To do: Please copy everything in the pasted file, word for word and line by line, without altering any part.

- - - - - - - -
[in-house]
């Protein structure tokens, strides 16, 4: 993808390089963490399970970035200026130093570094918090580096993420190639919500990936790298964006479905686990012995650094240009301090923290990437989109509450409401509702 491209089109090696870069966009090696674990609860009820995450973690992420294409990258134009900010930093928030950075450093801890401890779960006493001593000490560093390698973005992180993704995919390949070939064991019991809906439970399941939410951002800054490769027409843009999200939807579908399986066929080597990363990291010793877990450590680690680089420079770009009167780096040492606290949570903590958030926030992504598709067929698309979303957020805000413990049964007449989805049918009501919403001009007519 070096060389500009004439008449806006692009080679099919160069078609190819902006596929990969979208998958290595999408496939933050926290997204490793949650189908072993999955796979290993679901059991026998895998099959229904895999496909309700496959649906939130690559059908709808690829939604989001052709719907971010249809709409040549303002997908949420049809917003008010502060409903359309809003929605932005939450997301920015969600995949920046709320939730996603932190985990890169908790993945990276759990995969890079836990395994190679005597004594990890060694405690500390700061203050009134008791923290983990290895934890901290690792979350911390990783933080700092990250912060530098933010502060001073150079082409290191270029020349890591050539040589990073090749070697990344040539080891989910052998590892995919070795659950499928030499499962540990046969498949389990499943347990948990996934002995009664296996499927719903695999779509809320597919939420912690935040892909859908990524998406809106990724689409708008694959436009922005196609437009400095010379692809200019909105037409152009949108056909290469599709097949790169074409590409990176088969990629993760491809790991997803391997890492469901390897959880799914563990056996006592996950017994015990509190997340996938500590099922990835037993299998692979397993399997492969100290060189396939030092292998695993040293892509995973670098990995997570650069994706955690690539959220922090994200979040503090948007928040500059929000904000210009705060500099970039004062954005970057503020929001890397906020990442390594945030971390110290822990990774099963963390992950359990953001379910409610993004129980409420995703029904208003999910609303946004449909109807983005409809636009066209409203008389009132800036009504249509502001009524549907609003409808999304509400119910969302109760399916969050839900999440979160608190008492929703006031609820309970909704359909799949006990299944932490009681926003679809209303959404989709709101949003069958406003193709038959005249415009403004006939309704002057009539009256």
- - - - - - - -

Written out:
[in-house]
């Protein structure tokens, strides 16, 4: 993808390089963490399970970035200026130093570094918090580096993420190639919500990936790298964006479905686990012995650094240009301090923290990437989109509450409401509702 491209089109090696870069966009090696674990609860009820995450973690992420294409990258134009900010930093928030950075450093801890401890779960006493001593000490560093390698973005992180993704995919390949070939064991019991809906439970399941939410951002800054490769027409843009999200939807579908399986066929080597990363990291010793877990450590680690680089420079770009009167780096040492606290949570903590958030926030992504598709067929698309979303957020805000413990049964007449989805049918009501919403001009007519 070096060389500009004439008449806006692009080679099919160069078609190819902006596929990969979208998958290595999408496939933050926290997204490793949650189908072993999955796979290993679901059991026998895998099959229904895999496909309700496959649906939130690559059908709808690829939604989001052709719907971010249809709409040549303002997908949420049809917003008010502060409903359309809003929605932005939450997301920015969600995949920046709320939730996603932190985990890169908790993945990276759990995969890079836990395994190679005597004594990890060694405690500390700061203050009134008791923290983990290895934890901290690792979350911390990783933080700092990250912060530098933010502060001073150079082409290191270029020349890591050539040589990073090749070697990344040539080891989910052998590892995919070795659950499928030499499962540990046969498949389990499943347990948990996934002995009664296996499927719903695999779509809320597919939420912690935040892909859908990524998406809106990724689409708008694959436009922005196609437009400095010379692809200019909105037409152009949108056909290469599709097949790169074409590409990176088969990629993760491809790991997803391997890492469901390897959880799914563990056996006592996950017994015990509190997340996938500590099922990835037993299998692979397993399997492969100290060189396939030092292998695993040293892509995973670098990995997570650069994706955690690539959220922090994200979040503090948007928040500059929000904000210009705060500099970039004062954005970057503020929001890397906020990442390594945030971390110290822990990774099963963390992950359990953001379910409610993004129980409420995703029904208003999910609303946004449909109807983005409809636009066209409203008389009132800036009504249509502001009524549907609003409808999304509400119910969302109760399916969050839900999440979160608190008492929703006031609820309970909704359909799949006990299944932490009681926003679809209303959404989709709101949003069958406003193709038959005249415009403004006939309704002057009539009256």